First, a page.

2010 NFL NFC rookie rundown
Here is a team-by-team look at the impact being made by the 2010 draft class:
Dallas: Wide receiver Dez Bryant was living up to his billing as the first round’s biggest steal until suffering a broken ankle in last Sunday’s win against Indianapolis. Inside linebacker Sean Lee’s improvement in pass coverage was evident against the Colts. The second-rounder intercepted two Peyton Manning passes, including one Lee returned for a touchdown. Safety Akwasi Owusu-Ansah (fourth) was a core special teams player until landing on injured reserve.
New York Giants: Considered more of a long-term project by some draft analysts, defensive end Jason Pierre-Paul is ending his rookie season strong. The first-rounder has two sacks in each of the past two games. Defensive tackle Linval Joseph (second round) was inactive for five of New York’s past six games. Chad Jones’ NFL future is in question after the third-rounder suffering serious injuries in a post-draft car accident. Following a rough start, Matt Dodge is doing a better job filling the large shoes left behind by the retired Jeff Feagles. The seventh-rounder has placed three of his past 10 punts inside the 20-yard line without a touchback while also posting a 45.8-yard gross average.
Philadelphia: It took a season, but the Eagles finally found a long-term replacement for Brian Dawkins in second-rounder Nate Allen. First-round defensive end Brandon Graham is slower to blossom with 13 tackles and three sacks in 12 games. Wide receiver Riley Cooper shows earmarks of being a fifth-round steal. Wisely sensing value in the middle rounds, 11 of Philadelphia’s 13 picks are on the 53-man roster.
Washington: The Redskins hit on a cornerstone left tackle in Trent Williams with the No. 4 overall pick. The jury remains out on whether quarterback Donovan McNabb was worth acquiring from Philadelphia for a second-round pick. Defensive tackle Adam Carriker, a 12-game starter, was a solid pickup from St. Louis for a fifth-round pick. Besides Williams and reserve linebacker Perry Riley, only three of Washington’s other six picks are on the 53-man roster. Two college free agents — wide receiver/kick returner Brandon Banks and running back Keiland Williams — have made a nice splash.
Chicago: The Bears were without their first- and second-round picks because of earlier trades. Right tackle J’Marcus Webb is raw from having played against small-school competition at West Texas A&M, but the 6-foot-8, 335-pound seventh-rounder has shown enough progress to start eight games. Third-round pick Major Harris has worked his way into the safety rotation after missing five games with a hamstring injury. Considering Chicago’s shaky backup quarterback situation, sixth-rounder Dan LeFevour’s inability to make the roster was disappointing.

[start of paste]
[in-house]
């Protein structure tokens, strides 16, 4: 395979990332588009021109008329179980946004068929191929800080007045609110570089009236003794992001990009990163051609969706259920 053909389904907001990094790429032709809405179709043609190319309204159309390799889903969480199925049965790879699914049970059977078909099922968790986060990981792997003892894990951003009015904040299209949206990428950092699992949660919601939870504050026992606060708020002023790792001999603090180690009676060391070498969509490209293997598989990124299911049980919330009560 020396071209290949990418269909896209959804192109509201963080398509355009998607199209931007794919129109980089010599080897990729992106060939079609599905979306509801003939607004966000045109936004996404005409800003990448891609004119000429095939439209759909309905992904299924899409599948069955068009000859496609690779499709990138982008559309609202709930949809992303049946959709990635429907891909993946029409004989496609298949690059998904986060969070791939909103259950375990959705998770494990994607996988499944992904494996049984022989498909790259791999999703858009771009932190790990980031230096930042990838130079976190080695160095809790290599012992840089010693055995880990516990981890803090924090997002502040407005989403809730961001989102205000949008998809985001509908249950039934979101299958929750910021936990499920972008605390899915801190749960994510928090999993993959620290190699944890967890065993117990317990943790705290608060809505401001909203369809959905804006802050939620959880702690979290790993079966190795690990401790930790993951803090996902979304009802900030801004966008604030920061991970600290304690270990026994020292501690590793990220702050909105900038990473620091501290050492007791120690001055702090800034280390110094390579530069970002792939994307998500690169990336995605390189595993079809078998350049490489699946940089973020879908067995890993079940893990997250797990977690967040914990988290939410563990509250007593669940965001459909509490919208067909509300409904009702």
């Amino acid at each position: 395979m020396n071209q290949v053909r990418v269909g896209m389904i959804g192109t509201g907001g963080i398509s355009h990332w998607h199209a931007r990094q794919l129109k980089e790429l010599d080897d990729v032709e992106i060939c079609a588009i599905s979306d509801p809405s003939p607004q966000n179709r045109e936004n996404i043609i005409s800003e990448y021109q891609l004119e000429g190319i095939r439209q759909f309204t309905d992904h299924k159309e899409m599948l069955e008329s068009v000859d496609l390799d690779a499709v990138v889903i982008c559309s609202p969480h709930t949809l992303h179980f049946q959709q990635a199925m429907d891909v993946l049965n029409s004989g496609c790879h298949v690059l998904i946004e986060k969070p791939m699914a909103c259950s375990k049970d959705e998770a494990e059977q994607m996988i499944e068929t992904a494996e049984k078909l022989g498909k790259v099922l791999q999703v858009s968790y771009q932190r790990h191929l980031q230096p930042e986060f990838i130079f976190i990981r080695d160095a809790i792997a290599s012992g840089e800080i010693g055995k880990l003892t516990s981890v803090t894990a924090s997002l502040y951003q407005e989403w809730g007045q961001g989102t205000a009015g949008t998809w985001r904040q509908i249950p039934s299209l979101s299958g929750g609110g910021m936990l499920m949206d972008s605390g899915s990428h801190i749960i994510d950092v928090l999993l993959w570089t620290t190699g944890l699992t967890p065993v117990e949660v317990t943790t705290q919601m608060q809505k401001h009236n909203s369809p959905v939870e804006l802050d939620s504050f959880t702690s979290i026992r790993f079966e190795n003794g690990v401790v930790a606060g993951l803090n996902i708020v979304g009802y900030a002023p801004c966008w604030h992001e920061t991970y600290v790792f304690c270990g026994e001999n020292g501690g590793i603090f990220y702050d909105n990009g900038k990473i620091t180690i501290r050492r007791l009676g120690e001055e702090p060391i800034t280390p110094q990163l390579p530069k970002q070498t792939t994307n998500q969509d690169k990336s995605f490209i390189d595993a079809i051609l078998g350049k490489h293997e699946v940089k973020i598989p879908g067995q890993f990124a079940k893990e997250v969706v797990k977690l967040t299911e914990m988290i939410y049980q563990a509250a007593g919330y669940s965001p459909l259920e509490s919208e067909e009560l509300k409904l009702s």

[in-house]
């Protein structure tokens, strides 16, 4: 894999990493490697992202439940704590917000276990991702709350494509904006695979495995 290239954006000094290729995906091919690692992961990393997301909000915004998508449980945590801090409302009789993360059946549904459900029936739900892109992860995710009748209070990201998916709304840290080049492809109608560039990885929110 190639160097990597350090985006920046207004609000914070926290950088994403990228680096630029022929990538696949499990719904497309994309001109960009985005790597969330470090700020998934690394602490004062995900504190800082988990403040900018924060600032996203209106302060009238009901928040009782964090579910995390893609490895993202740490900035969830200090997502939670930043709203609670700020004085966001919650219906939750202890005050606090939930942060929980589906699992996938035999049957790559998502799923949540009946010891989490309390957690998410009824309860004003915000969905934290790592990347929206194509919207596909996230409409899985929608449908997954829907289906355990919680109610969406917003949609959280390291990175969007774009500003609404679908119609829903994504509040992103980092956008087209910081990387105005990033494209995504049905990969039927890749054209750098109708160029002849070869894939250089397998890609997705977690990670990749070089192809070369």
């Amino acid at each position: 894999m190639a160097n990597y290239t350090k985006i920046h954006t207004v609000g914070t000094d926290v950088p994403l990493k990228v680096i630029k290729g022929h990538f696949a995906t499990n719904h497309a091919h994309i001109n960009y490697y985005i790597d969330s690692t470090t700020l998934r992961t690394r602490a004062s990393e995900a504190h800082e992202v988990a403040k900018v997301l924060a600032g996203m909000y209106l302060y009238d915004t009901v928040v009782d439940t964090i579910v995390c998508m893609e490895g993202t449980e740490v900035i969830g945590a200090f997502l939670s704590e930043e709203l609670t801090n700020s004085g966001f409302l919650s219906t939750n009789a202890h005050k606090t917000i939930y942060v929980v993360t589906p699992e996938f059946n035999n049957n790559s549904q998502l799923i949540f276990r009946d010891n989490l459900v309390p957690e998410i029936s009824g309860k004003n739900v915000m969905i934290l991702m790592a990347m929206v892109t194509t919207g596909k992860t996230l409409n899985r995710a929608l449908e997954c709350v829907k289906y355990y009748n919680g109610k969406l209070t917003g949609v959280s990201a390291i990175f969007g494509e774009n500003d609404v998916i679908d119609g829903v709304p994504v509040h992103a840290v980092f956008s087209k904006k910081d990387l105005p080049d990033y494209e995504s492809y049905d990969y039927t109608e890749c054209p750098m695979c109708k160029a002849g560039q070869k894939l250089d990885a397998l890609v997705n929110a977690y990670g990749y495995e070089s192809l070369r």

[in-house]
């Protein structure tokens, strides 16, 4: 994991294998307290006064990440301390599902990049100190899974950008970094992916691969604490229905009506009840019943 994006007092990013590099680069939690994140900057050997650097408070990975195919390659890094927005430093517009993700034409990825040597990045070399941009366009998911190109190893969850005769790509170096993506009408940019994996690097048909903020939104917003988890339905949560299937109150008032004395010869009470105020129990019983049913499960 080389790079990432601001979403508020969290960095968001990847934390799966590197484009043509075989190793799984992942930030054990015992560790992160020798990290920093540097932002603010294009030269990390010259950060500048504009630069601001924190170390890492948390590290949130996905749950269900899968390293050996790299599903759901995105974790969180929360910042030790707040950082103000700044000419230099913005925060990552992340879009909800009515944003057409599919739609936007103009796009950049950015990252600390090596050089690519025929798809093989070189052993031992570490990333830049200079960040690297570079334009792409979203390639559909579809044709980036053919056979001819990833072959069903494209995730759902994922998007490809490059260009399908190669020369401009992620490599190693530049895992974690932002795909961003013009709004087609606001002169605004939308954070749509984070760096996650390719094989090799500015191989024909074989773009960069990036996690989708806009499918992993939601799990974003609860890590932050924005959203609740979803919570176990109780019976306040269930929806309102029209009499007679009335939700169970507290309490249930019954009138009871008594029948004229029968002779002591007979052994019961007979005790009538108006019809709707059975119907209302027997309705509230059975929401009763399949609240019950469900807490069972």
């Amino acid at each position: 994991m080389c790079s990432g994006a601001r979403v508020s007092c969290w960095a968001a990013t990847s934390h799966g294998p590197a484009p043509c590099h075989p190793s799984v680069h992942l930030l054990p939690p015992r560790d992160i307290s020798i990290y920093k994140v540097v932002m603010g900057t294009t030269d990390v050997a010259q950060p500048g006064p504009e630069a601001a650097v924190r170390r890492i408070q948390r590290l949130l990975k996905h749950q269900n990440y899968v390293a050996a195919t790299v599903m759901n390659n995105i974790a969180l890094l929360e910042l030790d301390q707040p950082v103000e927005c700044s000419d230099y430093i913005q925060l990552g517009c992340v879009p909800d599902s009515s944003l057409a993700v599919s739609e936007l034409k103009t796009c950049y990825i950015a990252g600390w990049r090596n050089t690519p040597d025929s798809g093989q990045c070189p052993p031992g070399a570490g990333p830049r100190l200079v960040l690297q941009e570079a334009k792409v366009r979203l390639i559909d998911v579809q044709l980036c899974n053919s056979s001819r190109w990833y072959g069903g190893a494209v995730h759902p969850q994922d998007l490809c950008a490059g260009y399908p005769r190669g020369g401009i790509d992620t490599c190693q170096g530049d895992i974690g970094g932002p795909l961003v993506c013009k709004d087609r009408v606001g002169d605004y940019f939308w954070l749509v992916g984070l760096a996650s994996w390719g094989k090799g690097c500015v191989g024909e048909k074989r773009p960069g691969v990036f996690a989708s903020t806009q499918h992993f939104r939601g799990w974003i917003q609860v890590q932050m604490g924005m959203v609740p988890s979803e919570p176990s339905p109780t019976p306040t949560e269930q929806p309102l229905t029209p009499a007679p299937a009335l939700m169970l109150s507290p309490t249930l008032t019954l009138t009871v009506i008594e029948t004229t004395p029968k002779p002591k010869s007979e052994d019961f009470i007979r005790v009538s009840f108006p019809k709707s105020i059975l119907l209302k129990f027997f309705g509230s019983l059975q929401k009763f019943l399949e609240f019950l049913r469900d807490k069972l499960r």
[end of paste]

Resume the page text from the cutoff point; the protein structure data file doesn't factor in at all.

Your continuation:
Detroit: Defensive tackle Ndamukong Suh wasted little time before becoming the most dominant interior force on Detroit’s line since Shaun Rogers. He and Cleveland cornerback Joe Haden are the frontrunners for NFL Defensive Player of the Year honors. Suh has already set the team rookie record with eight sacks. Another first-round pick, Jahvid Best, is tied for third among NFL running backs in receptions with 50 for 407 yards and one touchdown. Best scored Detroit’s first five touchdowns this season, a feat that hadn’t been accomplished by an NFL rookie since 1920. Third-rounder Amari Spievey, a converted college cornerback, may become an answer to Detroit’s long-standing safety problems.
Green Bay: General manager Ted Thompson has worked his magic once again. First-round right tackle Bryan Bulaga entered the starting lineup when Mark Tauscher suffered a season-ending shoulder injury. Tight end Andrew Quarless (fifth) is taking advantage of the opportunity created when starter Jermichael Finley was placed on injured reserve. And after starting the season on the PUP list, running back James Starks (sixth) enjoyed the second-best rushing debut for a Packers rookie in 62 years with a 73-yard effort in last Sunday’s win over San Francisco. The riches don’t end there, either. Although on injured reserve, strong safety Morgan Burnett (third) and defensive end Mike Neal (second) are considered future starters.
Minnesota: The Vikings traded down from the bottom of the first round into the second and still landed the player they desired. Cornerback Chris Cook should be a long-term starter but his rookie season was marred by surgeries on both knees. Second-round running back Toby Gerhart is steadily improving as Adrian Peterson’s backup. Defensive nd Everson Griffen (third) is showing enough promise in practice that he may get the chance to start in 2011 if Ray Edwards leaves via free agency.